In Hong Kong and Singapore, real estate became an effective cartel because of the way British colonial regimes structured the land market—selling off “crown land” in large lots that created a barrier to entry for all but a few big players. In the 1990s land packages in Hong Kong were commanding prices of about US$1 billion. The city-states also restricted access to their banking markets, creating other huge rents for local players; the biggest of all went to the institution that is now known as HSBC.

After access to concessions, access to capital was the second prerequisite of Southeast Asian tycoons. Elsewhere in the region, tycoons used their political influence to secure credit lines from state banks or opened their own institutions, which served as private piggy banks. The Philippines has lurched from one banking crisis to the next for almost a century, some based around state banks and others around private banks set up by tycoons. The country has never recovered from the financial-sector meltdown in the mid-1980s, when Marcos went into exile.

Across Southeast Asia the impact of the 1997 crisis followed the degree of corruption in the banking systems of Indonesia, Thailand, Malaysia, Singapore and Hong Kong. The Indonesian case was extraordinary. By 1997 every Indonesian tycoon had his own financial institution, and most banks had more than half their loans made to businesses run by the controlling families, ignoring the legal maximum of 20 percent. Liem’s Bank Central Asia, the biggest in the country, was owed 60 percent of its loan portfolio by other Liem companies.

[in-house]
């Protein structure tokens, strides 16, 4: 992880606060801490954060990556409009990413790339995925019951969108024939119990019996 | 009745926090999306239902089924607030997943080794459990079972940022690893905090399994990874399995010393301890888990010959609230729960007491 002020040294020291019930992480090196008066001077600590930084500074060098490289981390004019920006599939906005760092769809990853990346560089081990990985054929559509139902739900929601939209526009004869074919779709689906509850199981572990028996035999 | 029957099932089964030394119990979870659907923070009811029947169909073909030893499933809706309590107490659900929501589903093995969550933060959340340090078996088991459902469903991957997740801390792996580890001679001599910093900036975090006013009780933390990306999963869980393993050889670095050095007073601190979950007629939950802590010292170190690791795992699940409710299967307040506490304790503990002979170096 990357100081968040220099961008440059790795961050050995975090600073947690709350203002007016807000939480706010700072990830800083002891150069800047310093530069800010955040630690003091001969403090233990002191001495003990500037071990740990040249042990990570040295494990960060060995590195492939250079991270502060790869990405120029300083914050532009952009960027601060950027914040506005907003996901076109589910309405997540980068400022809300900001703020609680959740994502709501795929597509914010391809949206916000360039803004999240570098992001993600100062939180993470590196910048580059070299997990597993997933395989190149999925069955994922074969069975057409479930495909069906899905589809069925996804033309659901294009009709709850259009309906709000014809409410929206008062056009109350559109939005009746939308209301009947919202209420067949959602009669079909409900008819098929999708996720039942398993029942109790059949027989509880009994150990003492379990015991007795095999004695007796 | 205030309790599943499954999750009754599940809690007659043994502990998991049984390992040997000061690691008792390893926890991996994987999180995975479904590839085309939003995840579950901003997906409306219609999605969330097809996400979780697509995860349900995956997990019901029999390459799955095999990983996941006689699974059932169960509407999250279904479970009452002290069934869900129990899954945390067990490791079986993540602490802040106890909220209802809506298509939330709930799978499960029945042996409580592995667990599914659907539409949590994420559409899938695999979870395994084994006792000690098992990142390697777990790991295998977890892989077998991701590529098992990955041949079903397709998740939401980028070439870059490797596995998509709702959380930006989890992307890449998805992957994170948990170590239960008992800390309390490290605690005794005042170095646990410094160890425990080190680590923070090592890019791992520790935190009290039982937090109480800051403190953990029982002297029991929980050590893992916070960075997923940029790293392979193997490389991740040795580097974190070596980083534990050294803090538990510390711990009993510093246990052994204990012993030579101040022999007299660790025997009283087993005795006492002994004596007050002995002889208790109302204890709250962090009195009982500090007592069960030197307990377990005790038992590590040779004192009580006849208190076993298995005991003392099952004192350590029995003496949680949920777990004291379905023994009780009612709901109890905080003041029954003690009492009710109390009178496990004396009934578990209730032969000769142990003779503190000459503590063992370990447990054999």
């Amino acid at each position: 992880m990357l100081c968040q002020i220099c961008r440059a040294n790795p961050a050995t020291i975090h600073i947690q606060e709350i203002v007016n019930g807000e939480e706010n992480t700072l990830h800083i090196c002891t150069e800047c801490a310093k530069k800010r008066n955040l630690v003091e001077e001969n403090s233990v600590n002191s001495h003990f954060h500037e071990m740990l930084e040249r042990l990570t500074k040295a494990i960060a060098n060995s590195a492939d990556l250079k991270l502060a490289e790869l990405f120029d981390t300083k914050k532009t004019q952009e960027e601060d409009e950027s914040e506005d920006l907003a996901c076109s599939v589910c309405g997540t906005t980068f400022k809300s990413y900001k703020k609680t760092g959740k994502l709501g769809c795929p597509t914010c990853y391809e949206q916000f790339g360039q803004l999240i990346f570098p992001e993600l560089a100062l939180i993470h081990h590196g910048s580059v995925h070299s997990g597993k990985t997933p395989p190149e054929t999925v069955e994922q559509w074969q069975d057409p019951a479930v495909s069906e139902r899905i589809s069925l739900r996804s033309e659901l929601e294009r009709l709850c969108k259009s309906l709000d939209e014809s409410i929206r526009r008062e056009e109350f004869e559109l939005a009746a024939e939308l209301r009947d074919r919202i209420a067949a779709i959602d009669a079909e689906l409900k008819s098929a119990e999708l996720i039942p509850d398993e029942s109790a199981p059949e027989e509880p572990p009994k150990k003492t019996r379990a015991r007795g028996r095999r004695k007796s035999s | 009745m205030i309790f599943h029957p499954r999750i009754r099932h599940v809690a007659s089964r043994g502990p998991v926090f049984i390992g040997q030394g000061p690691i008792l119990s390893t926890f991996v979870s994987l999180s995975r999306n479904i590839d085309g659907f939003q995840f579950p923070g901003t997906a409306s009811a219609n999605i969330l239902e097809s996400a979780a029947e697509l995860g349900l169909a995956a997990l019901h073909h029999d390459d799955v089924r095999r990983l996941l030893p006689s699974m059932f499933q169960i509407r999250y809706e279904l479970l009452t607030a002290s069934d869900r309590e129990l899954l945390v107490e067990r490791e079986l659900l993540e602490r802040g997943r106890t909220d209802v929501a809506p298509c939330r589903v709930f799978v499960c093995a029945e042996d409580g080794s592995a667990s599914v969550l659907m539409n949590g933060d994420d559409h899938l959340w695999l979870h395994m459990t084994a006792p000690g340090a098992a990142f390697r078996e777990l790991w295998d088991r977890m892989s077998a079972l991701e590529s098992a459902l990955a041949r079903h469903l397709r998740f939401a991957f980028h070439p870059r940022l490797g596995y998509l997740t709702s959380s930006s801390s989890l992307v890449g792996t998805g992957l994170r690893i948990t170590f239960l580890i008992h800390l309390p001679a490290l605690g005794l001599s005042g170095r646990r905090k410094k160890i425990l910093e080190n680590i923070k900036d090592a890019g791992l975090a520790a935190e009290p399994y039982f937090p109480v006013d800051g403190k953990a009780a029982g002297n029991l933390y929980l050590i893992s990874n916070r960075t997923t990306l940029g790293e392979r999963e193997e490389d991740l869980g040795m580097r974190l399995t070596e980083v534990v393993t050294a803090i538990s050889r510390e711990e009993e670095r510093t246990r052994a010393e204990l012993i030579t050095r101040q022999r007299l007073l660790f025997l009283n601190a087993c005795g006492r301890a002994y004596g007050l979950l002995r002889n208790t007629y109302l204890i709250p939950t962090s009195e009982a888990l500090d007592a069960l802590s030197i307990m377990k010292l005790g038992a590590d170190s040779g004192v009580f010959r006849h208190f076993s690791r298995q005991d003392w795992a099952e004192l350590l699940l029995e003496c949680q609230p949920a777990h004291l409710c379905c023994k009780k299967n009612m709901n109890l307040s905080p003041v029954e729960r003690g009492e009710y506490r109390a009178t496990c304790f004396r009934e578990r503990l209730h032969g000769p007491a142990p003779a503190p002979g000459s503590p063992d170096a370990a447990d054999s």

In the wake of the crisis, there was some banking consolidation. Indonesia now has 130 banks, compared with 240 in 1997. Many banks were nationalized. Unfortunately, corrupt governments have an even worse record of managing credit allocation than tycoon-controlled financial institutions. It was notable that the Indonesian billionaire named by Forbes as the country’s richest individual in 2006—timber to real-estate tycoon Sukanto Tanoto, worth an estimated $2.8 billion—was listed by state bank Mandiri the same year as one of its six biggest delinquent borrowers.

Those Southeast Asian banks that have been reprivatized have often gone back to the billionaire fraternity; Liem’s BCA, for instance, is now controlled by the Hartono tobacco dynasty. Almost no bank in the region is widely held. The obvious exception, HSBC, whose terms of incorporation never allowed any shareholder to own more than 1 percent of its equity, is the only financial institution (and almost the only company) to have broken out to become a global enterprise.